Trinity researchers raise fresh concerns about contact tracing app technology

Prof. Doug Leith and Dr Stephen Farrell at the School of Computer Science and Statistics at Trinity College Dublin have published new studies on the use of contact tracing apps on public transport (https://www.scss.tcd.ie/Doug.Leith/pubs/bus.pdf)and on the Google/Apple API on which the apps are based (https://www.scss.tcd.ie/Doug.Leith/pubs/gaen_verification.pdf).

Prof. Doug Leith said:

“We carried out an independent ‘due diligence’ analysis of the Google/Apple API (application programming interface) on Android handsets.  This API will be used in the Irish contact tracing app, and is already being used by the Swiss, Italian and German apps. We found that the way the API measures Bluetooth LE signal strength, probably to save on battery power, can make it much more inaccurate at estimating proximity. We also found that updates to the API are silently pushed to handsets by Google, with no notification to users and no opt out. This includes updates that can significantly affect contact tracing performance and, in turn, public health. This raises obvious concerns regarding oversight, and highlights the need for the governance of changes made by Google/Apple when it will eventually be deployed in Ireland.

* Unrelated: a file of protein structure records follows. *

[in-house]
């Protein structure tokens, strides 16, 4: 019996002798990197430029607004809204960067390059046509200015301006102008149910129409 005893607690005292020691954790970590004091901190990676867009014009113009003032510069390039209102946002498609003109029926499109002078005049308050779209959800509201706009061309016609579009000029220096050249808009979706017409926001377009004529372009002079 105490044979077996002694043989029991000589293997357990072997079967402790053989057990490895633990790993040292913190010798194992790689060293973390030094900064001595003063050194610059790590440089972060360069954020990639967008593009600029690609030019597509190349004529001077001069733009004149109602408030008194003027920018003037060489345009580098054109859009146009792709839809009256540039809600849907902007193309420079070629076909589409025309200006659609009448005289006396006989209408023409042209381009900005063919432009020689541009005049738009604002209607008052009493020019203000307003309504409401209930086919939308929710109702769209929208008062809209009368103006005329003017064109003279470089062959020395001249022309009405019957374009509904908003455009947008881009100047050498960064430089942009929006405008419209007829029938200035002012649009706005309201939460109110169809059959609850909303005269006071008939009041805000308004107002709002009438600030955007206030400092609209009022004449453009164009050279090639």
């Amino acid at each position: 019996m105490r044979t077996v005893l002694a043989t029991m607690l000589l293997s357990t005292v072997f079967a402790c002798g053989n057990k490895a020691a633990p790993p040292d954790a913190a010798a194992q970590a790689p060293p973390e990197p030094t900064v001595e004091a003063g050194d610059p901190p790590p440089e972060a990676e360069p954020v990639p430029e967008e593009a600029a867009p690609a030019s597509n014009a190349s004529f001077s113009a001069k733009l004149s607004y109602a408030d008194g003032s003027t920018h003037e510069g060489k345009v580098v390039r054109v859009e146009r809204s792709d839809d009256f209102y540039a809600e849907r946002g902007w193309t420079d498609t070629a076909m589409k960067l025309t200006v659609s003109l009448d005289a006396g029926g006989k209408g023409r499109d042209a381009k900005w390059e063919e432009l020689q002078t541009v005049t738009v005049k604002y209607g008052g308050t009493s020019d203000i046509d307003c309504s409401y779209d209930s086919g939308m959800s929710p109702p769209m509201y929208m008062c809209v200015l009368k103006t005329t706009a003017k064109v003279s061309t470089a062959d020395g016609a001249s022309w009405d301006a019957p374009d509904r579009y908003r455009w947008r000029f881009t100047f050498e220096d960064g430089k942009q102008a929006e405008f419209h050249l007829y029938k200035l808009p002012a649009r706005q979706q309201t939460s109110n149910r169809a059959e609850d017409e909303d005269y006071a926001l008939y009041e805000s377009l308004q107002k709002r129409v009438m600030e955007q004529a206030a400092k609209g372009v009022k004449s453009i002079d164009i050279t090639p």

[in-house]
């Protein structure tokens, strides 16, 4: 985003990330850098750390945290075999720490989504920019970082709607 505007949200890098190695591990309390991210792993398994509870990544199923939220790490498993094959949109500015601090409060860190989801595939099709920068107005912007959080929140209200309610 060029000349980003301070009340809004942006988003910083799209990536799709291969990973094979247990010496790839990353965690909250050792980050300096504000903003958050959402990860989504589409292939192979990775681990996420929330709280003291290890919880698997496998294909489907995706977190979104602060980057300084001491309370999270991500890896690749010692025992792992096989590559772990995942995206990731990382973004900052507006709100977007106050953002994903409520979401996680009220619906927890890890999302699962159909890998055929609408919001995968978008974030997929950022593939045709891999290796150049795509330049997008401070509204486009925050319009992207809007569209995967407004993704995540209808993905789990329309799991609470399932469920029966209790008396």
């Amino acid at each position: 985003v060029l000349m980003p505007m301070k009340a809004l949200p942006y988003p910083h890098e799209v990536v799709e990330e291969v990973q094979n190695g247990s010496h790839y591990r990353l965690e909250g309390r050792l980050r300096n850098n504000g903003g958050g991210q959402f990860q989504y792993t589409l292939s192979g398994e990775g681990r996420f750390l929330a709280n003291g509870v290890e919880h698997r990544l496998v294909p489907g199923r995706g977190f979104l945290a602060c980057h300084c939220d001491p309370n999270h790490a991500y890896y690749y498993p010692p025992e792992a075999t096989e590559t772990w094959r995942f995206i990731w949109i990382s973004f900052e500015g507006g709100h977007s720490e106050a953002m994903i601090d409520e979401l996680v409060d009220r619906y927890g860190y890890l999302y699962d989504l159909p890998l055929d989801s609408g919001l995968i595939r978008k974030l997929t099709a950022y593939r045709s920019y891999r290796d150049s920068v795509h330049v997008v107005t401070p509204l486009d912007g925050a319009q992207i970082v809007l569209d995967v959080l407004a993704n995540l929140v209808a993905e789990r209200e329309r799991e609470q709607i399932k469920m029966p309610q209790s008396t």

“We also report on an evaluation of the Google/Apple API for proximity detection on a Dublin commuter bus. Contact tracing on public transport is an important use case as people can spend long periods together with complete strangers, making manual contact tracing extremely hard. We found that the radio environment inside a bus is highly complicated, presumably due to all the metal which reflects the radio waves.  As a result, the signal strength can be higher between phones that are far apart than phones close together, making reliable proximity detection based on signal strength hard or perhaps even impossible.”

Prof. Leith and Dr Farrell are currently working alongside the HSE and Department of Health in testing the technologies underlying the proposed contact tracing app.

This article was first published on 19 June by Trinity College Dublin.

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